It's never a good idea to refer to someone as a Nazi, especially when it's a fellow member of the North Dakota Legislature.
Rep. Jessica Haak, D-Jamestown, last week apologized for referring to Rep. Al Carlson, R-Fargo, as a Nazi on Twitter.
Haak was tweeting during the floor discussion on funding for private schools when Carlson, the House majority leader, told her that tweeting during session was not allowed. Haak then posted a tweet that included Carlson's no-tweeting instructions, and ended with the hashtag "Nazi."
Carlson asked Haak for a formal apology, which she did in a prepared statement to the full House before the beginning of work the next morning. Carlson also spoke, and said it was "a lesson to be learned" and that he held no ill-will toward Haak.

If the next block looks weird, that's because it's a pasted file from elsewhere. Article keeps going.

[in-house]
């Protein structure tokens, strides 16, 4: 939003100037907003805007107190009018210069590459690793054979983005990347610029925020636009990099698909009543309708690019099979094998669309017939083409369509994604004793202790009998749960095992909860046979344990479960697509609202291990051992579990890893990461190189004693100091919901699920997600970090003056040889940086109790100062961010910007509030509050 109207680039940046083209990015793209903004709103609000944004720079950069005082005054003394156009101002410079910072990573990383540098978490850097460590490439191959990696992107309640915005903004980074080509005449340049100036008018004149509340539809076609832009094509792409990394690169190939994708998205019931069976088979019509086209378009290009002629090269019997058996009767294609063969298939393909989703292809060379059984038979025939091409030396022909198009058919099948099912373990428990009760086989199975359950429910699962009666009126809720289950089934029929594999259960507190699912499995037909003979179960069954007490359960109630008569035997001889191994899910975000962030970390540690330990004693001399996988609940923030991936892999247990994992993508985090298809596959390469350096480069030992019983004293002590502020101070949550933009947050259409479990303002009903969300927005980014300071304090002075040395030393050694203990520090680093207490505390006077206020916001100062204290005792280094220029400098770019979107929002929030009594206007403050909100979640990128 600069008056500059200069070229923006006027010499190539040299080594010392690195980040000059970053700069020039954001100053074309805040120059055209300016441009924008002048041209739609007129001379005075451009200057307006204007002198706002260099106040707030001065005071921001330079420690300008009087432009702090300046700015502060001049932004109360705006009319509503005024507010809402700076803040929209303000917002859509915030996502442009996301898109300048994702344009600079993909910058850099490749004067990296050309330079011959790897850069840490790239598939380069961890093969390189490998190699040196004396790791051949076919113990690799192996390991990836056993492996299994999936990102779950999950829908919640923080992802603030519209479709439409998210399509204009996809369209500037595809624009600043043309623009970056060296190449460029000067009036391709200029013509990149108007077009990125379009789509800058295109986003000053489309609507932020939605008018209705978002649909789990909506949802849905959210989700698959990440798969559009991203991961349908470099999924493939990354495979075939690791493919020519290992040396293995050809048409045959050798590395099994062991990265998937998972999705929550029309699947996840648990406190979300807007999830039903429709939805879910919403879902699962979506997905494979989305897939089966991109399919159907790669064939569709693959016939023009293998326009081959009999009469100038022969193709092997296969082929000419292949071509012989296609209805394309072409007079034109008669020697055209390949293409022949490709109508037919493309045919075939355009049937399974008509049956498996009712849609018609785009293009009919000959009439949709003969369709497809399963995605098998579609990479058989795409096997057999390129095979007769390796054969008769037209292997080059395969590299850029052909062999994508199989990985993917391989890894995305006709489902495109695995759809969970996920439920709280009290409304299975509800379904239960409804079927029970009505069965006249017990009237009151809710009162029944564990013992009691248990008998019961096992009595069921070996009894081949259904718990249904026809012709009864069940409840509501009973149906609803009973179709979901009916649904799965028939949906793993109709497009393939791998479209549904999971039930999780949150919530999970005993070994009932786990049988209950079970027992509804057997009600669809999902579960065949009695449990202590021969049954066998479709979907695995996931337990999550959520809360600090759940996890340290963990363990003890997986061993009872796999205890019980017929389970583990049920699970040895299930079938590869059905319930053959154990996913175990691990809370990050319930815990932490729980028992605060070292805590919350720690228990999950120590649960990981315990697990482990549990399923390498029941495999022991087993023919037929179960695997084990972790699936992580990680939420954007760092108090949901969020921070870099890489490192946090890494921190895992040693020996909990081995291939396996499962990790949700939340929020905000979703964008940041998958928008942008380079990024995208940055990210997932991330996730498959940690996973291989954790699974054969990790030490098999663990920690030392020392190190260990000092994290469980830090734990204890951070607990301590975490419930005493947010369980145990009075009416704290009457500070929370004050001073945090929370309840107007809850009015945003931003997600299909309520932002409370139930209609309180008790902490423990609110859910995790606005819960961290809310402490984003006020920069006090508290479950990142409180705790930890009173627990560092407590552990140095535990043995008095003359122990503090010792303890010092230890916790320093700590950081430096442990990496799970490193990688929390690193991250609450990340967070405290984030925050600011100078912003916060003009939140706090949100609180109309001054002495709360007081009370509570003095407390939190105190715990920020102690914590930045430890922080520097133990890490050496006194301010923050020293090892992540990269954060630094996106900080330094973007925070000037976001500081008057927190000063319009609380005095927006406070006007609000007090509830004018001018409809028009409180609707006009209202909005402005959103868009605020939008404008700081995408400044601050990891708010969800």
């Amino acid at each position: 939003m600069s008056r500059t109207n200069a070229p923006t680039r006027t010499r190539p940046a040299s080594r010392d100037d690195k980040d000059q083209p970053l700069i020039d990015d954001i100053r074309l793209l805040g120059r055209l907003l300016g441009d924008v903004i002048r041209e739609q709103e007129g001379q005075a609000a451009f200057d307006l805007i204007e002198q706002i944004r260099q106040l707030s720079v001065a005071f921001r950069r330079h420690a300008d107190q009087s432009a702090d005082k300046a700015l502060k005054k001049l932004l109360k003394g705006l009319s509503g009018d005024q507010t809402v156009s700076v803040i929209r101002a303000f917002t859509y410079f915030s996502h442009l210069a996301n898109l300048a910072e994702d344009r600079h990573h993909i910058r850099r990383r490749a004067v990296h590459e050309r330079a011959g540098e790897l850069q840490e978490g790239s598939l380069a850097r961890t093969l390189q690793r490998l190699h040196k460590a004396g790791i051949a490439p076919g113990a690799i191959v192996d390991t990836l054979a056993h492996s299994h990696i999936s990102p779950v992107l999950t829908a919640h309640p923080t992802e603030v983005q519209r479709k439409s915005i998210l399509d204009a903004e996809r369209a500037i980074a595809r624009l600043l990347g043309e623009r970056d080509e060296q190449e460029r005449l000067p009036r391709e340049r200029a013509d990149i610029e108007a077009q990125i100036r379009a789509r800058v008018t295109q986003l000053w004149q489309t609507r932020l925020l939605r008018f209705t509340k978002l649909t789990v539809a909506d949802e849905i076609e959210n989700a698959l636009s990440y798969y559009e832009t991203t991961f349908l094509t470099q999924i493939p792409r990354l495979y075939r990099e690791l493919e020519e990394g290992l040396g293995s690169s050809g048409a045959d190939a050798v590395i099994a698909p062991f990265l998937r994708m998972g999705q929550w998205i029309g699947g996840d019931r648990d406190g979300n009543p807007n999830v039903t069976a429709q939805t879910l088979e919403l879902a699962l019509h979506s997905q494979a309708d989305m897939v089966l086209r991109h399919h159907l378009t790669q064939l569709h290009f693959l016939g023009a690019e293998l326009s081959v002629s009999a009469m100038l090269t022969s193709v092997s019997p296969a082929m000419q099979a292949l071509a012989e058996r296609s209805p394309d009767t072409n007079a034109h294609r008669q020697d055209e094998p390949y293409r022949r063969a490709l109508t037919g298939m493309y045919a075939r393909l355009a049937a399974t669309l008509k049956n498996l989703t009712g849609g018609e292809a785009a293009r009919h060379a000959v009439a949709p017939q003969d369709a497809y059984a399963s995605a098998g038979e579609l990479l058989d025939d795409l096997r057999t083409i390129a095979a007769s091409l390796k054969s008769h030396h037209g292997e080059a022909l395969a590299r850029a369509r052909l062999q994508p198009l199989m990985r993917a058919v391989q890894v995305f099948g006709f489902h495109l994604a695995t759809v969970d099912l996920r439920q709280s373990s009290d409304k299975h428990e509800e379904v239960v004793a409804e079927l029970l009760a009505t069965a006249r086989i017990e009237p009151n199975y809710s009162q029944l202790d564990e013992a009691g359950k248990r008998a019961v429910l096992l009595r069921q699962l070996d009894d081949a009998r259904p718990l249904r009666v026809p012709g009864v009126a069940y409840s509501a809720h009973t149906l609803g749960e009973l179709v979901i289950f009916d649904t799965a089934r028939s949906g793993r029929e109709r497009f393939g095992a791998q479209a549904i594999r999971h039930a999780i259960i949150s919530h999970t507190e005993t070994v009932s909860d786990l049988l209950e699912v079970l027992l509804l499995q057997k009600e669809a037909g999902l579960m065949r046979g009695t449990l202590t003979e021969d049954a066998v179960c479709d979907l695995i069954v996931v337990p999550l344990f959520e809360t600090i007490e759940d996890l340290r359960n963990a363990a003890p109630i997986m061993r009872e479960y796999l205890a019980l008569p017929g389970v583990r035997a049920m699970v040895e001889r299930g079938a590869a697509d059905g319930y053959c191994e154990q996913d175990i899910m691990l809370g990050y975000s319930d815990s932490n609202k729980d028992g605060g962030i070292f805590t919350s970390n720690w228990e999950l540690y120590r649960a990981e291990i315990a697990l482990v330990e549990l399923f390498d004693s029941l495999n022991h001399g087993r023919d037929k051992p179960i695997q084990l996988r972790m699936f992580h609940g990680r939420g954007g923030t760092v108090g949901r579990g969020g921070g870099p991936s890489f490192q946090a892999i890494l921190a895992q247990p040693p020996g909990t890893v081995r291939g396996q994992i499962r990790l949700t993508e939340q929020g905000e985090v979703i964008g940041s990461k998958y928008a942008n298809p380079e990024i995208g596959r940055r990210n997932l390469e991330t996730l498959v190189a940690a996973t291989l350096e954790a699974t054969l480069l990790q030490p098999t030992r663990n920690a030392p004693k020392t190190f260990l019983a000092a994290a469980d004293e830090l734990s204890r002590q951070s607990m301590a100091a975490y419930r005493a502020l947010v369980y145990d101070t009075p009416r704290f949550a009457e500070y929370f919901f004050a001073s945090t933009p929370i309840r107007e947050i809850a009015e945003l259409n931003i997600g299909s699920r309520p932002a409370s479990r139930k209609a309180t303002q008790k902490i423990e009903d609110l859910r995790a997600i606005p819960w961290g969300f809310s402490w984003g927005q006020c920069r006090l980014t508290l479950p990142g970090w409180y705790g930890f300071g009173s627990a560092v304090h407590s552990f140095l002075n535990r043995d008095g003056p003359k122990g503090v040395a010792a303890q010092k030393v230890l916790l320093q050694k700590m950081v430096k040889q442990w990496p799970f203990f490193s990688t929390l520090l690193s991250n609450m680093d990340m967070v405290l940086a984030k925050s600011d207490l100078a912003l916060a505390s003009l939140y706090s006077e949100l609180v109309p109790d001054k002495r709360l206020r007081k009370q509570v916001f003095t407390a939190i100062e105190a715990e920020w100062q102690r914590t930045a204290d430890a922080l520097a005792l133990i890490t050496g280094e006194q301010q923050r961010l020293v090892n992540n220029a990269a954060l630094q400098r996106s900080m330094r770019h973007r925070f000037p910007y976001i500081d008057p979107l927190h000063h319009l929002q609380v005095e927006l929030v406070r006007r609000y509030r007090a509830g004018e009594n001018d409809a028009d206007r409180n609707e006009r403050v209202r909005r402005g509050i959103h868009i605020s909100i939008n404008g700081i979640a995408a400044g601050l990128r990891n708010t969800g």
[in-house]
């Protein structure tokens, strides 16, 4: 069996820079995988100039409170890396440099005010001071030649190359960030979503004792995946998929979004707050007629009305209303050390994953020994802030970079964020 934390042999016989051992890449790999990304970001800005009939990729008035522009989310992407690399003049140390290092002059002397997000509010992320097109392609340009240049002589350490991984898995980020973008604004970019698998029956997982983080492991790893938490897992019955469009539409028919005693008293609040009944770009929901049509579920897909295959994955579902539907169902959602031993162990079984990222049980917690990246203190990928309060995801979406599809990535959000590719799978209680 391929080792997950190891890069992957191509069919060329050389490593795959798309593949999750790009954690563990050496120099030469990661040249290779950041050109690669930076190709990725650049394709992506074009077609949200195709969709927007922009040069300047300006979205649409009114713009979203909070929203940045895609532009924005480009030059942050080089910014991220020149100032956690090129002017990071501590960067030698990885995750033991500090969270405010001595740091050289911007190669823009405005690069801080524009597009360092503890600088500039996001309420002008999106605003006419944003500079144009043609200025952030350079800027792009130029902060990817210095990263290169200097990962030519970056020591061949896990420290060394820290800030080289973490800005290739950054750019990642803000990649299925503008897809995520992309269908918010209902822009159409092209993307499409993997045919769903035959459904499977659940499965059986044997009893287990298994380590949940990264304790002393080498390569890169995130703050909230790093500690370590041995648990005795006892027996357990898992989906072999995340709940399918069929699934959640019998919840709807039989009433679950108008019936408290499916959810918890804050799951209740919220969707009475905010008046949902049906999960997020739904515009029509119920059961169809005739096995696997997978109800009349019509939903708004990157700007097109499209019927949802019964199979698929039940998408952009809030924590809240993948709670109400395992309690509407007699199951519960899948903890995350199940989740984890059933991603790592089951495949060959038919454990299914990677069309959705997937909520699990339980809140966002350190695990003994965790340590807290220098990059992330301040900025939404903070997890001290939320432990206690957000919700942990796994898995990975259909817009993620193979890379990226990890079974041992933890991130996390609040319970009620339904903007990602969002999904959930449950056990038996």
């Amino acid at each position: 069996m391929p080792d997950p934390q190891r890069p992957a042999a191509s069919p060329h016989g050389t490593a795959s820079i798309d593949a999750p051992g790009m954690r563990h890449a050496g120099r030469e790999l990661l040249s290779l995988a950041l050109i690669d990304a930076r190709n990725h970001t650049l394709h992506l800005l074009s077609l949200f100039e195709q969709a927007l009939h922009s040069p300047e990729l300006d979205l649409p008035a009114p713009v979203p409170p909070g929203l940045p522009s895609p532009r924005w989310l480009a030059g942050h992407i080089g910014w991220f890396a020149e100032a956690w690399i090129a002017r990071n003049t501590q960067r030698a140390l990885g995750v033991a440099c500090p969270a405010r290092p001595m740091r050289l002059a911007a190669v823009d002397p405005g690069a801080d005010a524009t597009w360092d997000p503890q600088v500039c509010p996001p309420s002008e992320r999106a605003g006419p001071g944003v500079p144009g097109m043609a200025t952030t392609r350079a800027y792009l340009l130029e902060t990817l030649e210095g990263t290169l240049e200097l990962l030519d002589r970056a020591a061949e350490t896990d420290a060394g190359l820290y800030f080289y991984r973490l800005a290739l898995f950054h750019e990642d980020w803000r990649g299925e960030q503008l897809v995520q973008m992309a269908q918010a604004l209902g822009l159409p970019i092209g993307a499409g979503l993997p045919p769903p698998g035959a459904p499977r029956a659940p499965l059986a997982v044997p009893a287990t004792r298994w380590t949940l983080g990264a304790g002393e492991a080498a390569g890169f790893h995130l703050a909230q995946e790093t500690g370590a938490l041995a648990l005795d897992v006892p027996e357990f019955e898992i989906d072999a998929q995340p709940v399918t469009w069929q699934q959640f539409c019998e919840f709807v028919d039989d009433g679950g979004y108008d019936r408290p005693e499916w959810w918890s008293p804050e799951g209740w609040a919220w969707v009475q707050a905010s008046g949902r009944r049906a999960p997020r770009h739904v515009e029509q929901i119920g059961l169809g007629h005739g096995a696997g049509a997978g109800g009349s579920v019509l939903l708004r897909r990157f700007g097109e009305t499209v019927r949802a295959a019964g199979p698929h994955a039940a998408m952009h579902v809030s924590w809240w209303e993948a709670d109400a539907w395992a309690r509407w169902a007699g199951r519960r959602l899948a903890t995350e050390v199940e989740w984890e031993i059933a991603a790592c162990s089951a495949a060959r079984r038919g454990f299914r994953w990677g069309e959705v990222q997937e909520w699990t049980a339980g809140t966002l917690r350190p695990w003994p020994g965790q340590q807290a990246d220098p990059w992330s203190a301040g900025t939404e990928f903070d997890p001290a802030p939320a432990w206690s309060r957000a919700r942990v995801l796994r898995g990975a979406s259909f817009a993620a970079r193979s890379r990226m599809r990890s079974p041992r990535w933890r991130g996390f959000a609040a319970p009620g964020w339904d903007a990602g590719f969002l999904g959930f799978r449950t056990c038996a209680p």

A lesson learned, indeed, in the rules of the Legislature but also in the reality of the technology age we live in, where thoughts can be immediately transmitted to the cyberworld through Twitter, Facebook and other social media outlets. The problem is that too often those thoughts are inappropriate and shouldn't be shared with anyone. That's certainly the case with Haak's comment. Perhaps the thought of Carlson's reminder that tweeting isn't allowed during session annoyed Haak, but the thought should have ended there. Once you hit "send," it's impossible to get that thought back, and that perhaps is the biggest lesson of all to learn in this incident.